In our continuing effort to bring more and more information to you, our online readers, we have just unveiled our new home page. New features include Mass Media – links to articles of note in local media outlets, both those that reference Pioneer and those that do not (We are aware, sometimes painfully, that it is not a Pioneercentric universe.); direct links to our research centers, including their snazzy new logos; and our rotating quotes feature – each time you return to the home page you should see a different quote from such disparate sources as Frederick Douglass, F.A. Hayek and the Massachusetts Constitution. And, if you’ve been to our website recently, you may have noticed the donate button, not […]

Thoughts on the State Budget

The final 2008 state budget came out of committee and was signed by Governor Patrick a little over a week ago. Below is our partial response, composed by another of the extraordinary Pioneer interns, Lincoln Rathnam. (Again, though I would like to take credit, I can’t.): “The Massachusetts state budget for 2008 is praiseworthy in several respects but also gives us cause for serious concern. In May Pioneer called on the legislature to reject the governor’s proposed addition of $500 million in taxes and fees and to work towards a solution to the state’s public employee pension and retiree health care liabilities. The new budget begins to fund those liabilities. Citizens of Massachusetts can also be thankful that the legislature […]

Congrats to Steve Poftak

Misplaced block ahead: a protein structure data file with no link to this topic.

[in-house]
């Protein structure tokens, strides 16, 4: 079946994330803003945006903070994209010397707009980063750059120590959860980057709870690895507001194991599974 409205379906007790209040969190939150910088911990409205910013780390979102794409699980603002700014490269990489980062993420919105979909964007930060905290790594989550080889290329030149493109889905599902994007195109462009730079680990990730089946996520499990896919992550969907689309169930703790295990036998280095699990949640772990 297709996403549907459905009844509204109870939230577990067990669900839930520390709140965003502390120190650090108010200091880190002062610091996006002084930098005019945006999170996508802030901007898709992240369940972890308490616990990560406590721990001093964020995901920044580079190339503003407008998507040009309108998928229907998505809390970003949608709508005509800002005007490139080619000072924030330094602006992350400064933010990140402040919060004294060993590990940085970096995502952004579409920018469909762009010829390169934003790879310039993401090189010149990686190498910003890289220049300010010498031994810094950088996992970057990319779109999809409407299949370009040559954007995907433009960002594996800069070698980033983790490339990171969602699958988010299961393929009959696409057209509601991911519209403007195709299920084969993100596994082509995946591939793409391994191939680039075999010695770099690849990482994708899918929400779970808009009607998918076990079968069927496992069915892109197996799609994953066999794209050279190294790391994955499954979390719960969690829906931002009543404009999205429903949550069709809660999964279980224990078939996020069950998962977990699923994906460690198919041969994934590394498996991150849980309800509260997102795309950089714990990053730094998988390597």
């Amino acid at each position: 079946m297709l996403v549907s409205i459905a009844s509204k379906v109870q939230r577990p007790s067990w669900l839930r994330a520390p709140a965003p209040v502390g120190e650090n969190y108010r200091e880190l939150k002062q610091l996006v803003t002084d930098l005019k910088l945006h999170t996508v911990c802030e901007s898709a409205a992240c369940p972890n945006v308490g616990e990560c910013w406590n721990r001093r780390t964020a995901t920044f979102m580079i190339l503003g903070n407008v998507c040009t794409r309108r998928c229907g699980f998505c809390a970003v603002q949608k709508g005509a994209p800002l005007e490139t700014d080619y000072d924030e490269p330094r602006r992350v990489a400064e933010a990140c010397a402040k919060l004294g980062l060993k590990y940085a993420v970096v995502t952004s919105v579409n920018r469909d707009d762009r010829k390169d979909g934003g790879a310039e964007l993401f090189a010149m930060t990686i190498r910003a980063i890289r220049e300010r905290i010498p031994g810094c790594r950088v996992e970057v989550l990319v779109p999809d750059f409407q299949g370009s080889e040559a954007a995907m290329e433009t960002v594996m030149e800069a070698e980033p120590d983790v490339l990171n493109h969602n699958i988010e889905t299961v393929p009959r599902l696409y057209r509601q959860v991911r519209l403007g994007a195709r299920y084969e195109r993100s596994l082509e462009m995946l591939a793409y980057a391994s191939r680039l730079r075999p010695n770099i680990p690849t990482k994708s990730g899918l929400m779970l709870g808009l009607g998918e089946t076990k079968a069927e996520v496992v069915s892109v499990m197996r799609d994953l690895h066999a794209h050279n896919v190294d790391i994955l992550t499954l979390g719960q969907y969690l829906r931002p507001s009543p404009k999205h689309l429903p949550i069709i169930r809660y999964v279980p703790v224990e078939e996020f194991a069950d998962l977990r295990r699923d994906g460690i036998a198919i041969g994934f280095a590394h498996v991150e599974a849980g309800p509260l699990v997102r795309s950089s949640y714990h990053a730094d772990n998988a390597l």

To those of you in the blogosphere who miss the witty and sometimes irreverent posts of our research director, Steve Poftak: Steve has been blog-silent for good reason. He and his wife are celebrating the birth of their second child. All of us at Pioneer wish Steve and his family the best, even as we miss his wit and banter around the office.

A Path to Solvency for the DCR?

Though I have been unable to leave the BGC behind (it really was that good an event), I cannot take credit for the following post. It comes from one of our summer interns, Katharine Sheehan, a senior year BC: “The Northern Virginia Regional Park Authority (NVRPA), runner-up at the BGC, has transformed its operations in just a matter of years and cut operating costs while increasing usership and revenues. As a result, the NVRPA is now a self-sufficient agency, producing enough revenue that it no longer relies on state and local funding. The key to its success is simple: the NVRPA reinvented itself by implementing a market-focused strategy. Here in Massachusetts, the DCR, which oversees the state park system, has […]